Ca' Pesaro

Ca' Pesaro

A collection of Italian modern art


A collection of Italian modern art

8 February – 31 March 2019



From 8 February 2019, an exceptional nucleus of thirty two works by some of the most important exponents of Italian twentieth-century art will join the collections of Ca’ Pesaro – International Gallery of Modern Art. The artists in question are Massimo Campigli, Carlo Carrà, Giacomo Manzù, Ottone Rosai, Scipione and Mario Sironi.

The works come from well-known and prestigious Italian collections, including that of the writer and art promoter Margherita Sarfatti, of the publisher Pietro Vallecchi, of the art critic Raffaele Carrieri, of the lawyer and President of Brera Academy Rino Valdameri, of the engineer Alberto Della Ragione, of the lawyer Pietro Feroldi, of the entrepreneur Carlo Frua De Angeli, of the publisher and critic Giampiero Giani, of the trader Gianni Mattioli.

The works arriving today at Ca’ Pesaro on long- term loan from a private collection include a number of significant masterpieces, partially first presented in 1953 at Palazzo Strozzi in Florence, in an exhibition on Gianni Mattioli’s collection curated by Carlo Ludovico Ragghianti, partially in the inaugural show of the Galleria d’Arte Moderna of Turin in 1959 and eventually toured a number of American, Japanese and European museums between 1967 and 1972.

To welcome the visitor on this journey through Italian art between the two world wars, there are five works by Massimo Campigli, including such famous paintings as The Amazons, 1928, The Jailer’s Daughter, 1929 and Woman with Jewels, 1942, which was painted in Venice, to which the painter moved at the outbreak of war and which was displayed in the autumn of 1945 in a solo exhibition at the galleria del Cavallino.

The years of the ‘return to the order’ in Italian painting are then illustrated by some exceptional examples in terms of quality and compositional originality, realised in the early 1920s by Carlo Carrà. The aim was to do away with the fleeting moment and movement caught on canvas, an approach favoured not only by the Impressionists but also the Futurists, and with the rise of the modern and technological city in favour of the revival of a classical compositional form, but arranged in line with new vocabularies: balance, composure, measure, research into archetypal forms. A founder and master of Futurism, then protagonist of the return to order, Carrà now enters the Museum with five works, including Morning by the coast, of 1928, which establishes a virtual dialogue with the permanent collections of Ca’ Pesaro.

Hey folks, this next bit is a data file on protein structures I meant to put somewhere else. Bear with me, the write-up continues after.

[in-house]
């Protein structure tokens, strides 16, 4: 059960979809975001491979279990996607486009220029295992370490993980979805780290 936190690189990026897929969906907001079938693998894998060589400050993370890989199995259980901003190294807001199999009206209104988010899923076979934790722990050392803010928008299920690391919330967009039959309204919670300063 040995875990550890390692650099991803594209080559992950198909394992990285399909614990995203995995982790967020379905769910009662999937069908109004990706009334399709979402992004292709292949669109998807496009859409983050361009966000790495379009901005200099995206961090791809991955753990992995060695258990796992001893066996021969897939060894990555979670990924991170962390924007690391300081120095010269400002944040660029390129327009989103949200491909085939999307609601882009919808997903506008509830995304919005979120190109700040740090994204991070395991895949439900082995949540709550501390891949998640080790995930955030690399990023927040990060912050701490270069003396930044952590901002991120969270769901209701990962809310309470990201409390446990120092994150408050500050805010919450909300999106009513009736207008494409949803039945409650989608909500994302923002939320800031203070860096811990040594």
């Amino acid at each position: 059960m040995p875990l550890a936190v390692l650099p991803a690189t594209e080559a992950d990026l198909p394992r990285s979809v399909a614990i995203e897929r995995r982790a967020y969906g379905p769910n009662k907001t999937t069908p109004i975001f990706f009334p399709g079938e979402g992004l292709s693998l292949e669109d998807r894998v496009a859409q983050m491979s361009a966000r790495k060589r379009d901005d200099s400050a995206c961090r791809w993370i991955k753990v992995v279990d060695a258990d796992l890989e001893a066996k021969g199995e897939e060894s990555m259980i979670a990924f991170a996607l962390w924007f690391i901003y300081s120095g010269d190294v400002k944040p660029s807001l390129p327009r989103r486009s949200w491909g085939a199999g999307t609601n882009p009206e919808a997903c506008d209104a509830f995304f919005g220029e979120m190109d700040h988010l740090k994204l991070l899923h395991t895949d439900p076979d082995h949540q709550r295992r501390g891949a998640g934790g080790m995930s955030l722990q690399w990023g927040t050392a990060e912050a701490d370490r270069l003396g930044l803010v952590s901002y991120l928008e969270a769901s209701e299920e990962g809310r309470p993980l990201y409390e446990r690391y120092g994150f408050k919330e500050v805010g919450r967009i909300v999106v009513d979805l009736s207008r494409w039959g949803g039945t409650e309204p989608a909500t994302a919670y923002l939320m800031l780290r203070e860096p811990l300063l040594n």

Five works by another Italian master, Ottone Rosai, now enter the Gallery. He was an exponent of the revival of synthesis, as Margherita Sarfatti defined it, and of a compositional essentiality that enjoyed great success in the European art scene between the two world wars.

A large room is dedicated to a fundamental artist for the development of Italian art, Mario Sironi. The group of eight Sironi pictures entering Ca’ Pesaro today includes a masterpiece of 1923-24 – The Drinker – formerly the property of Margherita Sarfatti. A second masterpiece by Sironi also dates from the 1920s – Pandora (The myth of Pandora), 1924 – which depicts a monumental figures of a woman in a rocky, uninhabited, almost primordial landscape.

Finally, a room shows forms of painting that reveal alternative and complementary approach to that of the Italian ‘return to order’: masterpieces by Gino Bonichi, called ‘Scipione’, with bright colours and perspective boldness typical of expressionist painting matured in the Roman scene. This was a school of art that rejected the fascist regime and also the realism of Italian twentieth century art and anticipated the post-war developments by making colour explode on the canvas and creating a new compositional balance. Likewise, the geometric and mural painting with which Sironi experimented between the 1940s and 1950s led to the art of the following decades and towards the disintegration of matter typical of the Informal school. The extraordinary collection closes with a small but fine selection of sculptures and drawings by Giacomo Manzù, one of the greatest exponents of figurative sculpture of the last century.